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The Royal College of Psychiatrists Improving the lives of people with mental illness

Council update & Schizophrenia Commission

Thursday, 23 February

At our Council meeting last Friday, we were fortunate to have two excellent presentations. The first came from Professor Eileen Munro, who gave a most clear and concise overview of her review of social work and safeguarding. As she was presenting you could hear a rising tide of resonance from around the table. Try substituting the word 'psychiatrist' for 'social worker' - the same issues and challenges arise in this risk averse world we inhabit. Eileen has kindly agreed to come and speak at one of our evening lectures later in the year, on 23 October, and I hope she will become a friend of the College.

Dr Jane Marshall and Dr Max Henderson came to speak about the first three years of the work of the Practitioner Health Programme. Whilst they and others around the country are doing sterling work, there is still a deal more to be done. My action will be to ask for a further meeting with the GMC to find a way of involving psychiatrists more in the work of the GMC.

From both presentations it again struck me we need to negotiate harder with our employers, not only to release us to do college work for the wider benefit of the NHS, but also to encourage us to skill up in being able to support doctors with mental health problems; and further, to be able to go out to key players and parts of our local community, to explain about the importance of good mental health, what mental illness is about, and the role we play. This will serve for recruitment going into schools, and it will evidence the importance of mental health in improving public health. It will showcase trusts in this era of commissioning and competition and it will allow, I believe, members to use some of the undoubted creativity you all have, which at times is drowned in protocols. I also think it would be good for our own mental health!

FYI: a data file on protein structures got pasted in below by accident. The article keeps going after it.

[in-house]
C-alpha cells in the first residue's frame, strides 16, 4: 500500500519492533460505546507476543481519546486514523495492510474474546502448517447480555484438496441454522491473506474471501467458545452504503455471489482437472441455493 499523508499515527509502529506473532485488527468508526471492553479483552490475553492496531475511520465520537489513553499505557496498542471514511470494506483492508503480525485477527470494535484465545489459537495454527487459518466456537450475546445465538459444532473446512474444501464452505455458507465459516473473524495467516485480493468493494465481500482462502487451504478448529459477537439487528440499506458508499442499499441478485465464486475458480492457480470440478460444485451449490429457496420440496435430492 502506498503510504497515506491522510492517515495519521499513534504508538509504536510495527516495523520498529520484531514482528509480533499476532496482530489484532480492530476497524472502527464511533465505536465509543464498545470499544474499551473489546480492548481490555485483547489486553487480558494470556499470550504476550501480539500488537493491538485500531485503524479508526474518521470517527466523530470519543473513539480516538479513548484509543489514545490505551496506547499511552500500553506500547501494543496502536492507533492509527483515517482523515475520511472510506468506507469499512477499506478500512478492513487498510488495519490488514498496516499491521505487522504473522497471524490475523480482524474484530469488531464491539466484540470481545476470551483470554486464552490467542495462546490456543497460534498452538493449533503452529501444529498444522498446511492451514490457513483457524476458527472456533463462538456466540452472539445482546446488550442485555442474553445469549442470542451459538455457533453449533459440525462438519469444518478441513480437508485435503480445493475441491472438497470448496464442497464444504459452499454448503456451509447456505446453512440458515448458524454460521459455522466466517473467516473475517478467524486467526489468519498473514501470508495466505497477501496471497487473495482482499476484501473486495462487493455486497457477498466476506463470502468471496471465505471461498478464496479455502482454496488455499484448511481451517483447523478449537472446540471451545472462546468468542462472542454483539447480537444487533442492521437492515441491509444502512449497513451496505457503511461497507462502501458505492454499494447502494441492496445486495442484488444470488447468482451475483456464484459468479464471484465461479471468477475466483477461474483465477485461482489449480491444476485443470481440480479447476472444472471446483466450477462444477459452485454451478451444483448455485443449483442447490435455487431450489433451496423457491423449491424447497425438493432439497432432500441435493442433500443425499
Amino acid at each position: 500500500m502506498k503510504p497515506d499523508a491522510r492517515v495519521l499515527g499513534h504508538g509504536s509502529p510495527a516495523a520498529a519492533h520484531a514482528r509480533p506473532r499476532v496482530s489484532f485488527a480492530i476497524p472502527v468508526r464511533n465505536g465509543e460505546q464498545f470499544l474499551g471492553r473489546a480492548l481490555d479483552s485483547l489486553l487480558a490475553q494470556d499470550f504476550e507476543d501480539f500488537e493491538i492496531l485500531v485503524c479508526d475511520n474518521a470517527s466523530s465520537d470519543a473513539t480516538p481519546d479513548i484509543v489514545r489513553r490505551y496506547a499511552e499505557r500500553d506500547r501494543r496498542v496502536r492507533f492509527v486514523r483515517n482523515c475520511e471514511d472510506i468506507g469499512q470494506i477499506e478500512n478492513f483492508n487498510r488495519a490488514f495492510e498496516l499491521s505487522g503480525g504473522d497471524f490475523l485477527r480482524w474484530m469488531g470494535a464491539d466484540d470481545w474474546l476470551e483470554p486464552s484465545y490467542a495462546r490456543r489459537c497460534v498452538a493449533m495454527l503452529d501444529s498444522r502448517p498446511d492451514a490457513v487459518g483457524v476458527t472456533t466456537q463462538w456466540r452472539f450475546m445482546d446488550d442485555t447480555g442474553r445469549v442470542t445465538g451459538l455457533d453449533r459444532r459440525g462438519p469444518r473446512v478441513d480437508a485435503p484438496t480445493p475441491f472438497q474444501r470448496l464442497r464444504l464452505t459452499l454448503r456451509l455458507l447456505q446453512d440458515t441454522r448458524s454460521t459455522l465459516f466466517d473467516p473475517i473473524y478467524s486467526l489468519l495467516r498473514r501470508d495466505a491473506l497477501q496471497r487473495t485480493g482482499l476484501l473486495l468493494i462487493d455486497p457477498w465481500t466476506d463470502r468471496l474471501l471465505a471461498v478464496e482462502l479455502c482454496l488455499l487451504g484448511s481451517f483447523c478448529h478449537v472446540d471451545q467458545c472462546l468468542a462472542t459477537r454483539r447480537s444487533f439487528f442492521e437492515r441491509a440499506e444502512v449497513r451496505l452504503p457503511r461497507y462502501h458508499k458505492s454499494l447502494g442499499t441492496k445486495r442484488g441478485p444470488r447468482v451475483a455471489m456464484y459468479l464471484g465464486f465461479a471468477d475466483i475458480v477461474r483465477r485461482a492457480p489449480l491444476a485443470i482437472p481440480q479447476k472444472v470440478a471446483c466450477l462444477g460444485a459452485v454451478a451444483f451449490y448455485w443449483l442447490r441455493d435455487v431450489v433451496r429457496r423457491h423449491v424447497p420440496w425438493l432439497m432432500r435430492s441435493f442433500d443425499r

They say there's no such thing as a free dinner. On Monday night, I was invited to a dinner held by the

Schizophrenia Commission, as the following day I was giving evidence at one of their sessions. The dinner was held in one of the most splendid buildings in the land - Manchester Town Hall, a tribute to gothic architecture and used by most TV companies producing any period drama that involves politicians and Victorian drama. One of the Commissioners is a user from my trust and the discussion over dinner was searching and thought-provoking.

On Tuesday I gave formal evidence on your behalf and many thanks to all the Faculty Chairs who at short notice contributed to this. We will be submitting detailed formal written evidence in due course. What was most sobering for me was questions raised afterwards. At this hearing, and in all evidence collected to date, users and carers had highly varying experience of treatment and care, not just geographically but across different wards in the same hospital.

There are two definite ‘take home’ messages for us:

1) How do we sit with patients and explain carefully and fully the risk benefits of the medication we prescribe, not just at first point of contact, but as over time we may change medication? And how do we set this in the context of overall interventions and all the often unmet need in their lives?

2) Why is it that the atmosphere, routine, and ethos on two wards with the same function, sat across the corridor from each other can be so different? Could it be about how doctor psychiatrists lead in such settings working with senior staff? I have heard the College Centre for Quality Imrovement (CCQI) comment on this, but the real question is what can and are we doing about it? 

Today I am meeting with our Communications and Policy department to make sure we are pulling together all the varying strands of work we are doing, and making sure we are using all efforts to best effect. The Health and Social Care Bill will clearly be one area of discussion.

On the subject of the Bill, I was watching the TV on Monday night with my grandson. It's clear he understands something of the reason why I spend time in London, because he asked me why I wasn't at the meeting at ‘that house in London where important people are’ (No. 10). Even grandma didn't have an answer for that one!

Sue

 

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